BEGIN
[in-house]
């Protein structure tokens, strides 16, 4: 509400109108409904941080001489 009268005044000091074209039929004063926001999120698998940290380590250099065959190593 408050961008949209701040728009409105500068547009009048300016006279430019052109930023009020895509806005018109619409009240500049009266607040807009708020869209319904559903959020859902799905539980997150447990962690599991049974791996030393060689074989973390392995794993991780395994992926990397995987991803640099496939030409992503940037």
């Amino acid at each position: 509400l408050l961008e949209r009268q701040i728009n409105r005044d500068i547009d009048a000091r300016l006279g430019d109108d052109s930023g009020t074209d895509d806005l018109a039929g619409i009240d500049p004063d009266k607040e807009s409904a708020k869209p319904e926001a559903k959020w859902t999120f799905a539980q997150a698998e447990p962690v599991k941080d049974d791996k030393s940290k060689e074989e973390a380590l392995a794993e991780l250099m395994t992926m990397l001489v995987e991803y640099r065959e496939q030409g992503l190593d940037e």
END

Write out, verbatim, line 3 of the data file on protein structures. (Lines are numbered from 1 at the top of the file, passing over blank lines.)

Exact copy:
């Amino acid at each position: 509400l408050l961008e949209r009268q701040i728009n409105r005044d500068i547009d009048a000091r300016l006279g430019d109108d052109s930023g009020t074209d895509d806005l018109a039929g619409i009240d500049p004063d009266k607040e807009s409904a708020k869209p319904e926001a559903k959020w859902t999120f799905a539980q997150a698998e447990p962690v599991k941080d049974d791996k030393s940290k060689e074989e973390a380590l392995a794993e991780l250099m395994t992926m990397l001489v995987e991803y640099r065959e496939q030409g992503l190593d940037e």